Buy this Article for $10.95

Have a coupon or promotional code? Enter it here:

When you buy this you'll get access to the ePub version, a downloadable PDF, and the ability to print the full article.


  1. Lin, I-Ching MD, PhD
  2. Yang, Chia-Chi PhD
  3. Lai, Yi-Horng PhD
  4. Guo, Lan-Yuen PhD


Background and Purpose: Optimal approaches in fall risk assessment involve interdisciplinary collaboration of assessment. This current work aimed at screening the fall risk characteristics from the objective balance and mobility tests between older fallers and nonfallers and further assessing the feasibility of 2 statistical dimensionality reduction models, Linear Discriminant Analysis (LDA) and Generalized Discriminant Analysis (GDA) for discriminating older nonspecific fallers. We hypothesized that the high-dimensionality objective sensor-based parameters, followed by a feature selection and dimensionality reduction process, would be able to discriminate older nonspecific fallers.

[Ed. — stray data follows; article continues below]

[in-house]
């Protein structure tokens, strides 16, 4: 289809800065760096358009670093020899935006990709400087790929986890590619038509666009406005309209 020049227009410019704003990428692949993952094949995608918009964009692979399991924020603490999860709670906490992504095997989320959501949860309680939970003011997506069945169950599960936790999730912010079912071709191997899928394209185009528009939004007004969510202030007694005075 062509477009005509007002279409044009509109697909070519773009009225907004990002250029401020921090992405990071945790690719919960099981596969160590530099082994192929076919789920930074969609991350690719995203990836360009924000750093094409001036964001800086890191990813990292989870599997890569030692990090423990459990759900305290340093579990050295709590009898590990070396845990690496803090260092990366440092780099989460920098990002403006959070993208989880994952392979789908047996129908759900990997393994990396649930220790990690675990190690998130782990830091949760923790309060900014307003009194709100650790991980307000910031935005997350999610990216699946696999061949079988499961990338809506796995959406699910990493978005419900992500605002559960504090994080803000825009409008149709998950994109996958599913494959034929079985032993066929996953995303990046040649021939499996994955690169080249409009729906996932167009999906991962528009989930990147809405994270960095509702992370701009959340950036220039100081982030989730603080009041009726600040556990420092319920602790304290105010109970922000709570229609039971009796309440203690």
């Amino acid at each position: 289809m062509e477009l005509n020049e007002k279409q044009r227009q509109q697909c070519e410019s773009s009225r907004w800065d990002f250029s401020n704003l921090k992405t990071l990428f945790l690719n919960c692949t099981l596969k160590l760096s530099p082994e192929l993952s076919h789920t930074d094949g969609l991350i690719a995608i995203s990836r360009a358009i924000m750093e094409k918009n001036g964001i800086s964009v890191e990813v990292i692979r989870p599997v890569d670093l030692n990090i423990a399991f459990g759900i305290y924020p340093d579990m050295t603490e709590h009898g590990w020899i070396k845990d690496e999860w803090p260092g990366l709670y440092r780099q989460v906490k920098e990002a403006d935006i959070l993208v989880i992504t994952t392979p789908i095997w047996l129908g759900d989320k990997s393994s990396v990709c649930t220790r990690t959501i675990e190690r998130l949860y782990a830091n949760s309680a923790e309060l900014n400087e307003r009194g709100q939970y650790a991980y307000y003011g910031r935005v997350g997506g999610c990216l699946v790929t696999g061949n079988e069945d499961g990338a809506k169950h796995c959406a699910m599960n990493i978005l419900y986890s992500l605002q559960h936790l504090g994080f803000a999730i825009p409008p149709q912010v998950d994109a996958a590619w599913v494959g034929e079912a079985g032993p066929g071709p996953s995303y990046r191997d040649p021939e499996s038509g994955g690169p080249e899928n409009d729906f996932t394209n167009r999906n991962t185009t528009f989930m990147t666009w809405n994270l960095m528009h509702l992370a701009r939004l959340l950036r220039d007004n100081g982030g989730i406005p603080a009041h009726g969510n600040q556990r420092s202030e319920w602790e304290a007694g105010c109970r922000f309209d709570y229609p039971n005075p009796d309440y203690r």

Methods: Thirty-one community-living older individuals who were older than 60 years (faller: n = 15; nonfaller: n = 16) were recruited. The measurements include gait, balance, and ankle proprioception performances. LDA and GDA were further applied to obtain more discriminative feature space. Receiver-operating characteristic (ROC) curves were constructed to compare the classification quality in all the features.


Results: Although some features in single objective measure reached statistical significance, the original features still resulted in high within-class and low between-class variances in the feature space. By further applying LDA and GDA on the original features, the performance of LDA in the feature space was improved. The area under the curve of ROC was GDA dimensionality reduction feature (1), LDA dimensionality reduction feature (0.99), proprioception (0.752), inertial measurement unit (0.745), and center of pressure (0.72), respectively.


Conclusions: Experimental results showed the GDA feature has the best classification quality and the additional advantage in combination of interdisciplinary multifactorial fall risk assessment.